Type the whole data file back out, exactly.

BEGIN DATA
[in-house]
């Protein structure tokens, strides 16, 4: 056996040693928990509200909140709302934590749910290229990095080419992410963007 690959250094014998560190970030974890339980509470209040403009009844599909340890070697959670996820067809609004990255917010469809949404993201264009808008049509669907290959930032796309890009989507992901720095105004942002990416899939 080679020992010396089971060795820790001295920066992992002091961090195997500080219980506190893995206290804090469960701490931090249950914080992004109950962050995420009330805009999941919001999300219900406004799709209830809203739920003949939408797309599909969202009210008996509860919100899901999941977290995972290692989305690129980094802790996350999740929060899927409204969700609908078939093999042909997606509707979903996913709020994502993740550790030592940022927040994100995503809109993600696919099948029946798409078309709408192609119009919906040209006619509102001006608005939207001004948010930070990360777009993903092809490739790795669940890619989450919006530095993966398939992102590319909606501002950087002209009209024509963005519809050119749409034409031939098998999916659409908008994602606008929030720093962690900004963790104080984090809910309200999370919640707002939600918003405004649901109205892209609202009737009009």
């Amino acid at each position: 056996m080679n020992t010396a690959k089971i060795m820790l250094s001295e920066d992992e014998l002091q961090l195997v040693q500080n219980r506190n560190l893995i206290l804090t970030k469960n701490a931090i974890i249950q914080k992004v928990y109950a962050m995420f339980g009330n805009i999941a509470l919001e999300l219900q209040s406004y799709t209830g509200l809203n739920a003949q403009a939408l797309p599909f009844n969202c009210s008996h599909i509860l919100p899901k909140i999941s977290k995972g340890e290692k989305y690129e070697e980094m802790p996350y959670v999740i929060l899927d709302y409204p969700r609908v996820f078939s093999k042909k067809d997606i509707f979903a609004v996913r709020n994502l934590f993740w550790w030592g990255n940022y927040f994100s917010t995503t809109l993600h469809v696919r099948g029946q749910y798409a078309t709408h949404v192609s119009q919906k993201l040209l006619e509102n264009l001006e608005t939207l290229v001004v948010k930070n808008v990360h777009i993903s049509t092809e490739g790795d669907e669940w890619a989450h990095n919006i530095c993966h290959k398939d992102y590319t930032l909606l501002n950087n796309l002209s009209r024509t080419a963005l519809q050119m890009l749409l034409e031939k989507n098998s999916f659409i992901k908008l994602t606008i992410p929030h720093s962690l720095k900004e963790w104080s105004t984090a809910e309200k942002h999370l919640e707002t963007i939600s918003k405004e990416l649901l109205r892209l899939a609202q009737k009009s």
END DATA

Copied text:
[in-house]
């Protein structure tokens, strides 16, 4: 056996040693928990509200909140709302934590749910290229990095080419992410963007 690959250094014998560190970030974890339980509470209040403009009844599909340890070697959670996820067809609004990255917010469809949404993201264009808008049509669907290959930032796309890009989507992901720095105004942002990416899939 080679020992010396089971060795820790001295920066992992002091961090195997500080219980506190893995206290804090469960701490931090249950914080992004109950962050995420009330805009999941919001999300219900406004799709209830809203739920003949939408797309599909969202009210008996509860919100899901999941977290995972290692989305690129980094802790996350999740929060899927409204969700609908078939093999042909997606509707979903996913709020994502993740550790030592940022927040994100995503809109993600696919099948029946798409078309709408192609119009919906040209006619509102001006608005939207001004948010930070990360777009993903092809490739790795669940890619989450919006530095993966398939992102590319909606501002950087002209009209024509963005519809050119749409034409031939098998999916659409908008994602606008929030720093962690900004963790104080984090809910309200999370919640707002939600918003405004649901109205892209609202009737009009």
């Amino acid at each position: 056996m080679n020992t010396a690959k089971i060795m820790l250094s001295e920066d992992e014998l002091q961090l195997v040693q500080n219980r506190n560190l893995i206290l804090t970030k469960n701490a931090i974890i249950q914080k992004v928990y109950a962050m995420f339980g009330n805009i999941a509470l919001e999300l219900q209040s406004y799709t209830g509200l809203n739920a003949q403009a939408l797309p599909f009844n969202c009210s008996h599909i509860l919100p899901k909140i999941s977290k995972g340890e290692k989305y690129e070697e980094m802790p996350y959670v999740i929060l899927d709302y409204p969700r609908v996820f078939s093999k042909k067809d997606i509707f979903a609004v996913r709020n994502l934590f993740w550790w030592g990255n940022y927040f994100s917010t995503t809109l993600h469809v696919r099948g029946q749910y798409a078309t709408h949404v192609s119009q919906k993201l040209l006619e509102n264009l001006e608005t939207l290229v001004v948010k930070n808008v990360h777009i993903s049509t092809e490739g790795d669907e669940w890619a989450h990095n919006i530095c993966h290959k398939d992102y590319t930032l909606l501002n950087n796309l002209s009209r024509t080419a963005l519809q050119m890009l749409l034409e031939k989507n098998s999916f659409i992901k908008l994602t606008i992410p929030h720093s962690l720095k900004e963790w104080s105004t984090a809910e309200k942002h999370l919640e707002t963007i939600s918003k405004e990416l649901l109205r892209l899939a609202q009737k009009s």